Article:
The Hunt For The First Billion Digit Prime Number

Jan 2016
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Late last year, a researcher by the name of Patrick Laroche discovered the largest prime number that we know of, a monster of a number with 24,862,048 digits. But there is no largest prime number; there exists an infinite number of prime numbers, a fact we have known since Euclid proved it with a very elegant proof by contradiction back around 300 BC. So the hunt is on for ever larger prime numbers. There is a prize of $150,000 waiting for the first person to discover a prime number with more than 100 million digits......and a bigger prize of $250,000 waiting for the discoverer of the first billion-digit prime number. This and much more is discussed in this fascinating article, "The Call of the Primes", in the latest issue of New Scientist:

Inside the race to find the first billion-digit prime number

An interesting side-bar to the main article takes note that we have now calculated the value of the irrational constant pi out to 31.4 Trillion digits, a feat done by a Google developer from Japan, Emma Haruka Iwao.

And another interesting historical note: In 1588, the Italian mathematician Pietro Cataldi was able to prove that the number 524,287 is a prime number, and that would remain the largest known prime number for nearly two centuries!

Boy, we've come a long ways since then!
 
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And what value does this have in the real world? I'm not being cynical; just asking as I don't know.
 
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Jan 2016
57,388
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And what value does this have in the real world? I'm not being cynical; just asking as I don't know.
The difficulty of factoring large numbers, especially when a number is the product of two large prime numbers, is the entire basis of RSA Encryption, which is used worldwide for secure data transmission. Hence finding new very large prime numbers strengthens the security of data transmission:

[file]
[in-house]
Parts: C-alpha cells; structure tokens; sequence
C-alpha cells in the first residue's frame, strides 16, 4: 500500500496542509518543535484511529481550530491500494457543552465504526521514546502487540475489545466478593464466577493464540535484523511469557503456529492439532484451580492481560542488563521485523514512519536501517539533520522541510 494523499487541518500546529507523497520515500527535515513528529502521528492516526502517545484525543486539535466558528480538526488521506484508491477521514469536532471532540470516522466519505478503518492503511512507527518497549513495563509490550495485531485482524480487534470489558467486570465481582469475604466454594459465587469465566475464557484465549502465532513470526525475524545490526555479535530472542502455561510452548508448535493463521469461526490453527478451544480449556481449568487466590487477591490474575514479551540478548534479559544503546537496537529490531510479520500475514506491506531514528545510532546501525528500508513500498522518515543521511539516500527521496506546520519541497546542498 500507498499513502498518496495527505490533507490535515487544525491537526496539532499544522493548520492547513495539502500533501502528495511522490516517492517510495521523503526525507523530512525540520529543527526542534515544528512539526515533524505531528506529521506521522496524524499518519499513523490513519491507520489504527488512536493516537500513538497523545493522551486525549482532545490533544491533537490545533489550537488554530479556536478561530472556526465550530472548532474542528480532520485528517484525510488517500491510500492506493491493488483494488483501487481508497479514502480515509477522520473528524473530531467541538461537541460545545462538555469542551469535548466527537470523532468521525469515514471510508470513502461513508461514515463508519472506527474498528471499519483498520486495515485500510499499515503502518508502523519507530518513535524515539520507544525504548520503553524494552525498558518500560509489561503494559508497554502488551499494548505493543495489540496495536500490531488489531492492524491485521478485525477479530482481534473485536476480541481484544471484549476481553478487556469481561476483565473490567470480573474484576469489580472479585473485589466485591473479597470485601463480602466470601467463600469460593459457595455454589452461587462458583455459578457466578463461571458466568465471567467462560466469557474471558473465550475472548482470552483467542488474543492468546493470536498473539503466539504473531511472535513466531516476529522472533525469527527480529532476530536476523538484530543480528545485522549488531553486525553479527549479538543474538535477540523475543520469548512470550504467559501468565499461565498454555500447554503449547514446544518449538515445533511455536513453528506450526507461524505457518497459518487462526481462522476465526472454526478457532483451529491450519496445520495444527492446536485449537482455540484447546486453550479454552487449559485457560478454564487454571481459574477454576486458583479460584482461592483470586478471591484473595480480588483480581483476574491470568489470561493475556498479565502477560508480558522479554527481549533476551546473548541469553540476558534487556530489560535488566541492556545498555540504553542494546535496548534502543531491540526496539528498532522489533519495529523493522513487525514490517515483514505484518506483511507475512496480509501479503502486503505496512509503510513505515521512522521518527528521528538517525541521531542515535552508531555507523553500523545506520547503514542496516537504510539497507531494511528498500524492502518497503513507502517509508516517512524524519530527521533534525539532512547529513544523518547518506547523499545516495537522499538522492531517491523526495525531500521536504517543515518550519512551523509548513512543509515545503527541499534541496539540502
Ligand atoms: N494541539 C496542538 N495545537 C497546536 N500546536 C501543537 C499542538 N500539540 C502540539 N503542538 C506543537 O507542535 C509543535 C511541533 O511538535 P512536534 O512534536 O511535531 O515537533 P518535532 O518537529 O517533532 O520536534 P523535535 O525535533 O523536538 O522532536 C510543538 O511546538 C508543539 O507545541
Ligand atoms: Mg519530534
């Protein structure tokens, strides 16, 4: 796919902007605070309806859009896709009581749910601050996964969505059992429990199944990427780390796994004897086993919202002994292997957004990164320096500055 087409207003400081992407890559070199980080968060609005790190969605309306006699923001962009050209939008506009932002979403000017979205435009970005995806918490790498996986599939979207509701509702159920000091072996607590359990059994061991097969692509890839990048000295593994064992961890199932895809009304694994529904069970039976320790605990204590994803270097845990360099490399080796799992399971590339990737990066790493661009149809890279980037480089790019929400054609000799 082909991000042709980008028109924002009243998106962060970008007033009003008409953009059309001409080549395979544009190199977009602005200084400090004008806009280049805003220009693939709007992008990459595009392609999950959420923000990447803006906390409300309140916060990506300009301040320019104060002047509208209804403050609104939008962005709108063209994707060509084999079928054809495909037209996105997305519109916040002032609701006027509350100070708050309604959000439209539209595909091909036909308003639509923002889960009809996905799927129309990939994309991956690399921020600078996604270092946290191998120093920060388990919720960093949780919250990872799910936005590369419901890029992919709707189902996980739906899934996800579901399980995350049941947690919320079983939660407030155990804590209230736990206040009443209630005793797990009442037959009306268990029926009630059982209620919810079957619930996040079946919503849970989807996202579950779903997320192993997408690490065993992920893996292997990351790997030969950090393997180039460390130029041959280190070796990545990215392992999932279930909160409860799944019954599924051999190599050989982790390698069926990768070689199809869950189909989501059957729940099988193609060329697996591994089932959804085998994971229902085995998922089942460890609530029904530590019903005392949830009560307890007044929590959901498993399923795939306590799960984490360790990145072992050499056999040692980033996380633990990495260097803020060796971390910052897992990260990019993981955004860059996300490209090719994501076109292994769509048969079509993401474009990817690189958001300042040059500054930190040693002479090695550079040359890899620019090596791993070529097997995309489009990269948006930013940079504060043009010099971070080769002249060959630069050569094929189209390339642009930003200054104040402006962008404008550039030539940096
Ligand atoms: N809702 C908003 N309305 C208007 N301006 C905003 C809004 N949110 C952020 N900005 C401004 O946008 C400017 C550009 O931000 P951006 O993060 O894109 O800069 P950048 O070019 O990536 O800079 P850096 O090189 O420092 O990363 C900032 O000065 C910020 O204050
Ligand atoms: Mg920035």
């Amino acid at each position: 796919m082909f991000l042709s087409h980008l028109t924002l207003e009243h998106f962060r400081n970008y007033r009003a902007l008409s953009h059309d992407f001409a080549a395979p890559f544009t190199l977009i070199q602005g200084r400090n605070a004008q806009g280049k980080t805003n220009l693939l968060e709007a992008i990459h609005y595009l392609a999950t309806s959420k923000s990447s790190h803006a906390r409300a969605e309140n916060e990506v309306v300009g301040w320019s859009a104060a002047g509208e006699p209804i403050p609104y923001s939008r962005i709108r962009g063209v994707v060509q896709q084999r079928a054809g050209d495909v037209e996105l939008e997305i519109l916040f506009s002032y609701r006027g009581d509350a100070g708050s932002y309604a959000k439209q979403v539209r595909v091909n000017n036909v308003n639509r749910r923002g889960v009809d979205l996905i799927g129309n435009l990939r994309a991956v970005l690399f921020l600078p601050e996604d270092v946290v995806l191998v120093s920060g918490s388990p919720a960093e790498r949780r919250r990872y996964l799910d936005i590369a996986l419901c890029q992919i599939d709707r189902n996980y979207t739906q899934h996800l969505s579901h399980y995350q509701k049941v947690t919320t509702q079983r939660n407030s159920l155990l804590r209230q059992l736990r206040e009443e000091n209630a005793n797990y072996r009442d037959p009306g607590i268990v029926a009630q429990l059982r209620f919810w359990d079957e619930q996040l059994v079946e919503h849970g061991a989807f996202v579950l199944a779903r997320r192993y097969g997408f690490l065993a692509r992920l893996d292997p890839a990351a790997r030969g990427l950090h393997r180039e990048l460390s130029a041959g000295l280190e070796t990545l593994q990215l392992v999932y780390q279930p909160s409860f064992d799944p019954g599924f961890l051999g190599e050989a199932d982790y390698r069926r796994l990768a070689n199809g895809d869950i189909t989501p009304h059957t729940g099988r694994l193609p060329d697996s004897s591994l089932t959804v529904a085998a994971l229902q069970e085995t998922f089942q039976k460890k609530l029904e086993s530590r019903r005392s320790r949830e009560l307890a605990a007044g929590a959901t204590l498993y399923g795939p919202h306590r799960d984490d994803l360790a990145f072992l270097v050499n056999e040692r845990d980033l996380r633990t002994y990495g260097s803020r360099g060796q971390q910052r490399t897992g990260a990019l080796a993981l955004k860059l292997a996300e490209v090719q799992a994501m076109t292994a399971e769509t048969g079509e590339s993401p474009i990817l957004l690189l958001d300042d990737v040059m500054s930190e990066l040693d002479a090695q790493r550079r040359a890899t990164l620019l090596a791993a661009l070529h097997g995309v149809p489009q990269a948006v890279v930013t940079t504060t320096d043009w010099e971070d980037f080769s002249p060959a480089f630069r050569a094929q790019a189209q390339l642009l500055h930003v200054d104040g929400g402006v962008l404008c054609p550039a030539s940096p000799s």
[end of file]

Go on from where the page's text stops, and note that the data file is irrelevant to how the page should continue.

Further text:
RSA (cryptosystem) - Wikipedia

Up until about the mid-1970's, the subfield of mathematics known as number theory was considered to be 'recreational mathematics', with little in the way of practical applications. But suddenly in the mid-1970's, the U.S. Government began stamping "Top Secret: Highly Classified" on papers in this field! It changed almost literally overnight from being an area of study with little practical application, to being the basis of our most secret codes.

Factoring large numbers can also be a way of 'testing' supercomputers-----to see how fast they can do it.
 

Ian Jeffrey

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Up until about the mid-1970's, the subfield of mathematics known as number theory was considered to be 'recreational mathematics', with little in the way of practical applications. But suddenly in the mid-1970's, the U.S. Government began stamping "Top Secret: Highly Classified" on papers in this field! It changed almost literally overnight from being an area of study with little practical application, to being the basis of our most secret codes.
That is awesome. Kind of like when the electron was discovered.

 
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CtC

Mar 2019
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The difficulty of factoring large numbers, especially when a number is the product of two large prime numbers, is the entire basis of RSA Encryption, which is used worldwide for secure data transmission. Hence finding new very large prime numbers strengthens the security of data transmission:

RSA (cryptosystem) - Wikipedia

Up until about the mid-1970's, the subfield of mathematics known as number theory was considered to be 'recreational mathematics', with little in the way of practical applications. But suddenly in the mid-1970's, the U.S. Government began stamping "Top Secret: Highly Classified" on papers in this field! It changed almost literally overnight from being an area of study with little practical application, to being the basis of our most secret codes.

Factoring large numbers can also be a way of 'testing' supercomputers-----to see how fast they can do it.
Yes. Program a computer with a high capacity to LOOK for non-Divisive numbers right up the scale.
 
Jan 2016
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54,207
Colorado
Yes. Program a computer with a high capacity to LOOK for non-Divisive numbers right up the scale.
The method you are suggesting for finding primes is very old, and is known as the Sieve of Eratosthenes. However, it is a terribly inefficient way to go about trying to factor a large number, and we have much more sophisticated algorithms today. Still, factoring really large numbers is HARD. And probably will remain that way until we have full-fledged quantum computers. That may happen in a decade or two. When it does, all our current methods of encryption will fail immediately.
 
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